Initially, reviewers praised The Hitchhiker's Guide to the Galaxy, pleased to have found a book that attempted to be humorous and was, for the most part, successful. "This hilarious and irrepressibly clever book is one of the best pieces of humor to be produced this year," applauded Rosemary Herbert in Library Journal.
Richard Brown, writing in The Times Literary Supplement, characterized Douglas Adams's writing as having "a posh-school, wide-eyed, naive manner related, perhaps, to the primitive manner currently in vogue in high-brow poetry circles." The main point of Brown's review, though, was to explore the relationship between the Hitchhiker books and the media, television and radio, that Adams was writing for when the books came into existence. Most reviewers categorized this book with science fiction novels and, in that context, found much to appreciate.
Because science fiction is a genre that often takes itself too seriously, critics have tended to take The Hitchhiker's Guide to the Galaxy and its sequels as a breath of fresh air. Lisa Tuttle, writing in the Washington Post, compared the book's relationship to traditional science fiction novels and concluded that "it's extremely funny—a rare and precious conjunction in a field where what usually passes as humor is a bad pun at the end of a dull story."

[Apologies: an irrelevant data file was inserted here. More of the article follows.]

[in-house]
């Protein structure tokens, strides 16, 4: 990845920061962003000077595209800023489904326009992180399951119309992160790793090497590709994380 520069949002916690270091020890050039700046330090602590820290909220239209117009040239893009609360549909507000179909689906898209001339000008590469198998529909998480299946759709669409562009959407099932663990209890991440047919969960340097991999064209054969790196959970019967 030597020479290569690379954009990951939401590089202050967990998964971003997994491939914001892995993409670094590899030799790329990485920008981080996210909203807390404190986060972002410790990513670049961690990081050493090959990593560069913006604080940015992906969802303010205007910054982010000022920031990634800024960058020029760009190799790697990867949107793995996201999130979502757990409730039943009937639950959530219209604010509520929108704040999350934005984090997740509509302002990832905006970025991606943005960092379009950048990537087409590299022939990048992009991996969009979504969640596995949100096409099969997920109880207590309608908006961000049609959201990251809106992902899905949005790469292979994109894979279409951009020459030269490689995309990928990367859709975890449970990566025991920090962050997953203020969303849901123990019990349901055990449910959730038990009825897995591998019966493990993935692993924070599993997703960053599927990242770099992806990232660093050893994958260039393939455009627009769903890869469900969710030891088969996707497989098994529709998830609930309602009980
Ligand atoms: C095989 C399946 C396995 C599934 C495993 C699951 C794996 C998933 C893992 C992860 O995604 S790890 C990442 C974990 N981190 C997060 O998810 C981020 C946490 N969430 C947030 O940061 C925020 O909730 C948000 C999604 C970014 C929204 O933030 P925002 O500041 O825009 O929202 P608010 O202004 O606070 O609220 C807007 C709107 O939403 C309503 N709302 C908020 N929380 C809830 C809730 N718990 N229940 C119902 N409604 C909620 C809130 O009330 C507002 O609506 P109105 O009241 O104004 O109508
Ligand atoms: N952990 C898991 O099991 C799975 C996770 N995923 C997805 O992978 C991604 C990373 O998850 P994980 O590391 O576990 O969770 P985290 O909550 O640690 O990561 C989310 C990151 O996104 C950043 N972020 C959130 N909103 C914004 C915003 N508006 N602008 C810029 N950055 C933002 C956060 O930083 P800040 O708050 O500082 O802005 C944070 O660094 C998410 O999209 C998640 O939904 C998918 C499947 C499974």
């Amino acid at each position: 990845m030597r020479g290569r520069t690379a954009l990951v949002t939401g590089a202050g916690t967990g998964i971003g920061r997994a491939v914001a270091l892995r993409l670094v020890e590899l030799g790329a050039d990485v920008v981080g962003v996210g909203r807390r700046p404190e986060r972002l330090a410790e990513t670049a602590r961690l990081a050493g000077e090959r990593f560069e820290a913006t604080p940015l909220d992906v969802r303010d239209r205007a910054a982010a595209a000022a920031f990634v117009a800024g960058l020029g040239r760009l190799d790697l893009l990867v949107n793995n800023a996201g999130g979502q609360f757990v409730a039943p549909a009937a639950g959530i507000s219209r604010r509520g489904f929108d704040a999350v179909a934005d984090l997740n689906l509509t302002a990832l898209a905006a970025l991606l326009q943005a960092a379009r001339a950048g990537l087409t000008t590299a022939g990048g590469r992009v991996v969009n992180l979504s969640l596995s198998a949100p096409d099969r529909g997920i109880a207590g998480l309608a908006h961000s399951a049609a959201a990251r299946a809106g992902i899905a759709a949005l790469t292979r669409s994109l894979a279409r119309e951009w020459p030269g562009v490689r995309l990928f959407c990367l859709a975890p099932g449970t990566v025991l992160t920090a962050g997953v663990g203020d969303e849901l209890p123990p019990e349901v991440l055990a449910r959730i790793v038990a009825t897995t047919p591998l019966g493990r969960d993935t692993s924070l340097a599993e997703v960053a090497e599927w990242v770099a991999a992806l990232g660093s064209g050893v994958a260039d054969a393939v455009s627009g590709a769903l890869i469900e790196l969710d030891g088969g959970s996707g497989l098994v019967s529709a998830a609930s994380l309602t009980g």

Like Tuttle, many reviewers saw this first book in the series as a reaction to the claustrophobic world of science fiction writing. Gerald Jonas, in The New York Times Book Review, pointed out that "humorous science fiction novels have notoriously limited audiences; they tend to be full of 'in' jokes understandable only to those who read everything from Jules Verne to Harlan Ellison." Adams' s novel, in contrast, was a "delightful exception." Voice of Youth Advocates reviewer M.K. Chelton felt that The Hitchhiker's Guide was "a bizarre, wildly funny, satiric novel," but did not feel that this made it an exception to mainstream science fiction, explaining that it had "lots of in-jokes SF fans will either love or loathe, and a free-floating irreverence which is irresistible."
As the series of books progressed and came to be known as The Hitchhiker Trilogy (even after the publication of the fourth and fifth novels), reviewers found it more and more...
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